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What Is Functional Medicine and Where Is It Going?

Written by: Dr Tim Trodd (Functional Medicine)

Functional Medicine is becoming mainstream. Before long, with the help of Artificial Intelligence (AI), most General Practitioners / Family Physicians (GP’s) will be practicing Functional Medicine.

At medical school doctors are taught to think in a linear fashion. The patient has a complaint, we take a history, examine the patient, perhaps do some investigations, make a diagnosis, and give a treatment, almost always a medicine. Contrast this with AI which approaches a problem by looking at countless relationships and possibilities. Without doubt the AI approach is more powerful and will supersede the classical linear model we have been using, within a few years probably. AI is not constrained by standard practice and protocols or by specialism, it can look at the whole picture and can (and will) provide a global holistic solution.

I call the standard linear medical process “turning right”. It has definite power for treating disease and has been incredibly successful in improving the detection and treatment of disease over my career. Now we are increasingly confronted with problems for which it is not designed to cope. How do we increase healthspan as we age, that is maintain function? How do we use our knowledge of biological processes to treat complex multisystem problems such as Long Covid? How do I maximize benefit for this individual with their particular biology, when I know that using set protocols cannot deliver the best outcomes?

To get the best outcomes requires a paradigm shift, no longer “turing right” but asking question such as “how do I make a difference to overall health? what is really happening here? what is the biological process and how do I improve it?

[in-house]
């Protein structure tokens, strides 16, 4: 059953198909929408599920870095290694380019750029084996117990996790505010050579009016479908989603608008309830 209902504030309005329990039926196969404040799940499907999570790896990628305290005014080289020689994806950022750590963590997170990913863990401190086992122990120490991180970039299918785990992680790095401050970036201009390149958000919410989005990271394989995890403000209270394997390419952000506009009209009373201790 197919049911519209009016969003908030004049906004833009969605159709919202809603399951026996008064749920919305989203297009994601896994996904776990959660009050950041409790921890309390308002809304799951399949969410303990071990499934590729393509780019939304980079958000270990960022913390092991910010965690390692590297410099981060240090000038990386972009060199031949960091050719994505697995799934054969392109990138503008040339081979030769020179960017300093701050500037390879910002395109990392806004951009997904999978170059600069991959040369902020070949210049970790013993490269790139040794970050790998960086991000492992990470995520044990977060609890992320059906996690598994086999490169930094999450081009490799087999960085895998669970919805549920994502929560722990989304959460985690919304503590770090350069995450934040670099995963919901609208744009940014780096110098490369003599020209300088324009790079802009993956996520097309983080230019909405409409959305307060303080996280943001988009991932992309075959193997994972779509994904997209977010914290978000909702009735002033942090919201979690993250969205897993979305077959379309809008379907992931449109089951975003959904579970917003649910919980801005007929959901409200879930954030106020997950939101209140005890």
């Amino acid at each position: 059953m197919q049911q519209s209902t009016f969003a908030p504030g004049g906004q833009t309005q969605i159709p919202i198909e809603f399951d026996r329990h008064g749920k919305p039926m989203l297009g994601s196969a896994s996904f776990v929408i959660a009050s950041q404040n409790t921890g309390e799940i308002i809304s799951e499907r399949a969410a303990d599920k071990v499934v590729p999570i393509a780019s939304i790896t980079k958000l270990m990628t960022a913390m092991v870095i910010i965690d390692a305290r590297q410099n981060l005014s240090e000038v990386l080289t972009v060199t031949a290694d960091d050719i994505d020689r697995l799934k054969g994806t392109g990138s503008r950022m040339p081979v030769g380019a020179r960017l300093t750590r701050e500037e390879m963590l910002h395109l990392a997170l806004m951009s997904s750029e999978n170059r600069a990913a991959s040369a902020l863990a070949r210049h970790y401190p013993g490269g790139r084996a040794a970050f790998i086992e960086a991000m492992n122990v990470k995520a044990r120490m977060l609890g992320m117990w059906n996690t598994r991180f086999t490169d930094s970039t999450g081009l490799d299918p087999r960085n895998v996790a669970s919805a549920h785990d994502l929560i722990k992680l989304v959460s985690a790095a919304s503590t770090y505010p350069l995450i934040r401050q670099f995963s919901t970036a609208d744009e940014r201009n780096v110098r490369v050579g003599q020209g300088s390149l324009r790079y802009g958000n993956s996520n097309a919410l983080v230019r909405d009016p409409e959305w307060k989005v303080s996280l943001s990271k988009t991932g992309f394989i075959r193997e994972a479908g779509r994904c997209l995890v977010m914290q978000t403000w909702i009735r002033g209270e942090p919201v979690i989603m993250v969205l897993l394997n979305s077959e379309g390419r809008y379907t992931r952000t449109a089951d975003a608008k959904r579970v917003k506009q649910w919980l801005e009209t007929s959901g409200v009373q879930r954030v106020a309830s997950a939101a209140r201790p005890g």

There will always be a place for specialist medicine. Patients are going to need operations, treatment for disease such as cancer, have babies, of that there is no doubt. However, the life journey will, hopefully, only require patients to dip into these specialist services as required.  The individual will carry their health data with them, add to this data every day with wearables and take an active part in ensuring the maintenance of their health, right now and, also, decades into the future. Regular medical checks will still take place, we do need to detect and treat disease, but, there will be a far bigger input for the things that really make a difference in the future i.e. nutrition, body composition, strength, flexibility , balance and the program may need the input of a team, GP, manual therapist, trainer etc.

Doctors, particularly GP’s, need to prepare themselves for this shift, or risk becoming irrelevant. We can lead and facilitate this process or be left behind. The GP can become a health screener and conductor of the team for that individual. Hopefully, our specialty will embrace these changes and be part of the future of healthcare.

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Topics: Health & Wellness, Wellness & Functional Medicine

Dr Tim Trodd

Dr Tim Trodd

Family Medicine, Functional Medicine, General Practice

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